Interview Raises Questions about Judicial Impartiality

A Hungarian judge who criticized the Orbán government in an interview with The Guardian and raised concerns about judicial impartiality, which was accused of handing down questionable verdicts in the past.

A senior judge at the Central District Court of Pest accused the Hungarian government of “constantly overreaching” its authority to sway the courts, The Guardian reported on Sunday. Csaba Vasvári, who is also the spokesperson for the National Judicial Council, told the British liberal newspaper that he and his colleagues on the bench “have been witnessing attempts to interfere externally and internally” for several years. Vasvári also lamented a lack of transparency in judicial appointments made by the president of the National Office for the Judiciary (NJO), The Guardian added.

Vasvári’s statement has drawn immediate criticism in Hungary, as it is not standard or ethically questionable for a judge to make political statements, especially in the foreign press.

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The conservative daily Magyar Nemzet recalled that Vasvári has been fighting the government and the judicial structure for years. The paper also drew attention to something that the judge is hardly keen to have discussed.

Magyar Nemzet noted that the section about Vasvári’s involvement in the 2006 events was deleted from his Wikipedia article last year. According to the deleted – and as of now, partially reinstated text – Vasvári made “arbitrary” rulings after the 2006 riots against the then Socialist-led government: “In a high-profile case, 23-year-old Dániel Dukán, who was Beaten up by police, was sentenced by Vasvári to two and a half years in prison for assaulting an official, although the prosecution had only asked for a one-year prison sentence for assault. Dukán was also convicted at the second instance and lost his compensation case against the police. In another case, however, the Budapest Court of Appeal awarded him HUF 2 million. Other demonstrators convicted by Vasvári were rehabilitated under the annulment law that entered into force in 2013.”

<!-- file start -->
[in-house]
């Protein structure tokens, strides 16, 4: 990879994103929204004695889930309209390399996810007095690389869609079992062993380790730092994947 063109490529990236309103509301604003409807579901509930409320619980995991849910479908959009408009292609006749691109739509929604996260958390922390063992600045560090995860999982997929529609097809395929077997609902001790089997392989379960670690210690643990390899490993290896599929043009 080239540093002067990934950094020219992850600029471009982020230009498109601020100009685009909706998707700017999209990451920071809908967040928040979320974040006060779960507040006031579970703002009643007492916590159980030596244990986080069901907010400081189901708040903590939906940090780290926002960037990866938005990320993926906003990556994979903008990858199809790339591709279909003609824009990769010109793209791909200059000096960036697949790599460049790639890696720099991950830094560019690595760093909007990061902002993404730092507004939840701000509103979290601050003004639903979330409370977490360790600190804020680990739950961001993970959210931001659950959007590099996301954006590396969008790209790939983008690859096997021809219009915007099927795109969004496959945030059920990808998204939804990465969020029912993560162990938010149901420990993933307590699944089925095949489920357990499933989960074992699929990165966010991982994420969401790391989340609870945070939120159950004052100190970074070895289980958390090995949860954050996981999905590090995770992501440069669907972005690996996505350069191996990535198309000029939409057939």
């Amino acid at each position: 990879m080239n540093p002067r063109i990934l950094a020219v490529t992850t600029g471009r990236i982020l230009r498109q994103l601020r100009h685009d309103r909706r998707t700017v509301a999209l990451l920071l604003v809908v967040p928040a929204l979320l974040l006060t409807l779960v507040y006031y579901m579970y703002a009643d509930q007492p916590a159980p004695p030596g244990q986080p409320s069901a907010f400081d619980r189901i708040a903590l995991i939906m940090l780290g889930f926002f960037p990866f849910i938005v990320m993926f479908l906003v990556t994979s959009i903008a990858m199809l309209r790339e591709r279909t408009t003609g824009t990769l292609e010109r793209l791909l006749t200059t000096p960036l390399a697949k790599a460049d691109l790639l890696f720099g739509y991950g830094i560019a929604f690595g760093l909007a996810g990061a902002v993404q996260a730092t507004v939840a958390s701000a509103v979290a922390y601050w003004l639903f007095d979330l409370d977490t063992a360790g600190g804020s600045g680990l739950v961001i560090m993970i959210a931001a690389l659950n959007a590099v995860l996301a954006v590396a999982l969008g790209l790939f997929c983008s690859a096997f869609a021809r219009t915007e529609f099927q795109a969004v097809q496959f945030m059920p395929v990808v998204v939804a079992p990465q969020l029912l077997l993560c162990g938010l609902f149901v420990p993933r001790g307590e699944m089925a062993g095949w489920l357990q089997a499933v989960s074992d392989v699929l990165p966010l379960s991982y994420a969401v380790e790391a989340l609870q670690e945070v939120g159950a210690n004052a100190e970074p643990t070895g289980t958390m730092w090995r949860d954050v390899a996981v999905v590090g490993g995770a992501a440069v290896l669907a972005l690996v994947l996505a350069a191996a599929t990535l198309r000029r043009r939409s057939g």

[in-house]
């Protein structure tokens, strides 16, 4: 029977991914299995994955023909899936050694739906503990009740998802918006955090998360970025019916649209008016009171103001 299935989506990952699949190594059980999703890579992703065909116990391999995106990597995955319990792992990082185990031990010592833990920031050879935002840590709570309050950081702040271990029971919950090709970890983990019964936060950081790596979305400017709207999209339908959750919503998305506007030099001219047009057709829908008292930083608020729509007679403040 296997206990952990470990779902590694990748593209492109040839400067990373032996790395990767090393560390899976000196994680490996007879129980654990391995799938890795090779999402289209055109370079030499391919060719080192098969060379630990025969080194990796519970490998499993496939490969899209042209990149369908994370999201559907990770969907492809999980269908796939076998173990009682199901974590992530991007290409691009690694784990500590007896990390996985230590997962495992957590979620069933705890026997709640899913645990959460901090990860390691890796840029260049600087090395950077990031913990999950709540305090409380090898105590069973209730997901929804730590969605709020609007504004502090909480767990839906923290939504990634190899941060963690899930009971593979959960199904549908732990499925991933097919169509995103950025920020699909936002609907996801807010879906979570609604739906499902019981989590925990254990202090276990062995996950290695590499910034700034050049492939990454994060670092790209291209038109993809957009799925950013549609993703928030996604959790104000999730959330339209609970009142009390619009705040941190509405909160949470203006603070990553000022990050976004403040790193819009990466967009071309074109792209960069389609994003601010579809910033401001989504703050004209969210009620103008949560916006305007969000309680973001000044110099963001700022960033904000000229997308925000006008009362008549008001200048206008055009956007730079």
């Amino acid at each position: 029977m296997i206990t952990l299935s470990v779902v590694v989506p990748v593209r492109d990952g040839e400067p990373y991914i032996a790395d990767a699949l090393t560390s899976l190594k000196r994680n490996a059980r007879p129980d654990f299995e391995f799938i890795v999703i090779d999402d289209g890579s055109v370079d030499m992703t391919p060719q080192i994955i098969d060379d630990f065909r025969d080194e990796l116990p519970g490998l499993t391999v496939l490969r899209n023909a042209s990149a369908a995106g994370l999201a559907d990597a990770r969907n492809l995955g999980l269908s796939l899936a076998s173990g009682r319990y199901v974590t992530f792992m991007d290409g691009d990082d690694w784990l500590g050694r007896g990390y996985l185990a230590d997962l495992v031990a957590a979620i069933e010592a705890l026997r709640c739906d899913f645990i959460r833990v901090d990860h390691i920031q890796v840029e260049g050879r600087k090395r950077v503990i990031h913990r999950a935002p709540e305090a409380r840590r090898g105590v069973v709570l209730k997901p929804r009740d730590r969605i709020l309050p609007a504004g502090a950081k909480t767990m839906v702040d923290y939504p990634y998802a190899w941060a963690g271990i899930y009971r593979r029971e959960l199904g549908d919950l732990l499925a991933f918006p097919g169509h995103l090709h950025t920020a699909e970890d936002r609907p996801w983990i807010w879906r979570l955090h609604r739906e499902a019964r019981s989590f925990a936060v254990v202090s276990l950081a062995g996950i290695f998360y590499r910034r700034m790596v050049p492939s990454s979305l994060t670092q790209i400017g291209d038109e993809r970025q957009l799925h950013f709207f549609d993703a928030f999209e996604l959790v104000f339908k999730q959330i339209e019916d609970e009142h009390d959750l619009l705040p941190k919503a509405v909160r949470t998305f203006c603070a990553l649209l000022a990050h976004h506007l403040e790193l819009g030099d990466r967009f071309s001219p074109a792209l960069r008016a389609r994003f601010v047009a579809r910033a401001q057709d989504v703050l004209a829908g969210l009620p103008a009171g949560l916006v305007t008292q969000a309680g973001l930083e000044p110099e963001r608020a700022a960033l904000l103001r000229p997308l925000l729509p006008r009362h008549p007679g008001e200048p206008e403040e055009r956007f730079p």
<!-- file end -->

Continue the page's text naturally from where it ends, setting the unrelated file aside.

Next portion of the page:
“In recent years, Vasvári, who has spoken out in the liberal media, has not had to answer unpleasant questions about his decisions in 2006, but rather has deliberately kept these matters quiet. It would seem that Vasvári is only concerned about the rule of law when Hungary has a right-wing government,” Magyar Nemzet added.

Featured photo via MTI/Beliczay László

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